In the previous 2 seasons (2012 and 2013) we had a coffee that was good enough to repeat. In fact it was such a good selling coffee, I was looking forward to adding it to our offerings again this year. For those of you who could not guess, I am talking about no other than the Ethiopian Wata Dara. This amazing coffee really helped us launch and establish Tap Dancers Specialty Coffee as a purveyor of fine fresh roasted coffee and had a signature chocolaty finish that people came to love.
Two weeks ago I finally got the email from my coffee broker that the coffee had arrived in port and cleared customs. He quickly sent me a sample of this season’s crop. Once the sample came in I eagerly got ready to go through our process of cupping coffee. The first step is to visually inspect the beans and give them a quality score. I noticed the big variances in the size of the beans which was not the case in previous years. A roaster wants the beans to be the same size, otherwise, the smaller beans will be over roasted and the bigger beans will end up under roasted.
Upon further inspection, I started to notice more bug bites than usual. I justified this to myself because this coffee is grown organically but again, this was not the case in previous years. Then more issues arose with a lot of broken beans appearing. It got to the point to where normally, I would have already failed the bean on the inspection alone and not bothered to even roast them. But this was Wata Dara! Surely I can make an exception for this great coffee so I went ahead a did a sample roast.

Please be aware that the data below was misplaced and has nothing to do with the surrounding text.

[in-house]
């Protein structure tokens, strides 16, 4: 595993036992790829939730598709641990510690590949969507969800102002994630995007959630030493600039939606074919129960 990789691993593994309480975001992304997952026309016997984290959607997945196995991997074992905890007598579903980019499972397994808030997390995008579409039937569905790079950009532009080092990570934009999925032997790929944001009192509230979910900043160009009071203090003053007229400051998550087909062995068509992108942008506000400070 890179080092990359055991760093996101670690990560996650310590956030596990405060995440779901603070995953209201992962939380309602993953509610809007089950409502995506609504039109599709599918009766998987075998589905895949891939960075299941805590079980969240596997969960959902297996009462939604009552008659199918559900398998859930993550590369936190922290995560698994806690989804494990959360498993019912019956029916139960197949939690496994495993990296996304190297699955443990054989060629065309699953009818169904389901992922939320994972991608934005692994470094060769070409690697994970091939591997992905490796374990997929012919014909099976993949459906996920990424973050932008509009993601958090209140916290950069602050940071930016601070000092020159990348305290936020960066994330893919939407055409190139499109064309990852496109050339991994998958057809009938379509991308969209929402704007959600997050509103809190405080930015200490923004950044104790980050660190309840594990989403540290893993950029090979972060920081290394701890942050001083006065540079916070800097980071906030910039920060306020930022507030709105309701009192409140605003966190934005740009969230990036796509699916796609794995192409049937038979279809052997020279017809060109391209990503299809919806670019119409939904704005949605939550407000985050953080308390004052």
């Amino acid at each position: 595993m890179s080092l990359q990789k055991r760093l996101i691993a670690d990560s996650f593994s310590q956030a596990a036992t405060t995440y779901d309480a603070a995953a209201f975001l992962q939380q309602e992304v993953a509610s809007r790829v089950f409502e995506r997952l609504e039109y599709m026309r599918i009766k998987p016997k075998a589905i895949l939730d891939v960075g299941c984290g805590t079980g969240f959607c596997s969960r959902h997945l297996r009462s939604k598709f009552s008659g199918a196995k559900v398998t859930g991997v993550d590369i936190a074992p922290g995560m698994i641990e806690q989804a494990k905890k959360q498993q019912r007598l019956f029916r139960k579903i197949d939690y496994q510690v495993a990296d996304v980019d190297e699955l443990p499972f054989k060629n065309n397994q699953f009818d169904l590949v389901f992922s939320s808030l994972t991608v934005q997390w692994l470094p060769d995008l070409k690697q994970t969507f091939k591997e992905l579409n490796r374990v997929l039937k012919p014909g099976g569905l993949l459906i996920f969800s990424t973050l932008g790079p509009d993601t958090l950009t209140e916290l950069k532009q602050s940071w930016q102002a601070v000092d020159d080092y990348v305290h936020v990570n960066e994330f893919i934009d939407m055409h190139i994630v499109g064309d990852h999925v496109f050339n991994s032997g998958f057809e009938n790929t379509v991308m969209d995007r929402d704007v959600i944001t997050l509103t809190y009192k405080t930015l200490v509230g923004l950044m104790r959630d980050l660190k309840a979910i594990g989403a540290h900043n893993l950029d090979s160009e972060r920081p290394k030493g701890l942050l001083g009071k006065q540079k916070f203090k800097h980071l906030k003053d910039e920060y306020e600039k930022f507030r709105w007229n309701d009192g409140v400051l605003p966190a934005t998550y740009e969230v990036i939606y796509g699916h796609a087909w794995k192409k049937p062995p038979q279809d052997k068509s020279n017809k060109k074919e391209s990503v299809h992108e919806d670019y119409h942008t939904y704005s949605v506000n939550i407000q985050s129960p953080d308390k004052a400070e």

The next day I eagerly sat down to cup the coffee. The first thing one does after weighing and grinding the beans is smell it. The aromas and fragrances just were not there. I tried to ignore this too since my sinuses were giving me some troubles and I thought I must be plugged up from spring allergies. After all, this is the amazing Wata Dara! Then I tasted the coffee and sadly, it fell well short of my expectations. Where was that rich deep dark chocolate? Well, I reasoned, I did just do a sample roast which is much lighter than I will roast the coffee for selling.
Because I was so puzzled at the results, I went ahead and called the broker to see what he had to say. The price of the coffee had shot up through the roof. After I caught my breath, I inquired as to why this coffee was so much higher this year. The answer is that this is a contract coffee which means the brokerage has guaranteed the coop that they will generate a minimum amount of income each year. This year’s crop came short several hundred bags of coffee because of a very bad growing season. Bad growing season, high prices, variable size beans, no rich aroma and no wonderful taste…..This finally explained what I was experiencing throughout the inspection, roasting and cupping process. Alas, no Ethiopian Wata Dara this year. We do have our eyes on another chocolaty coffee though….stay tuned.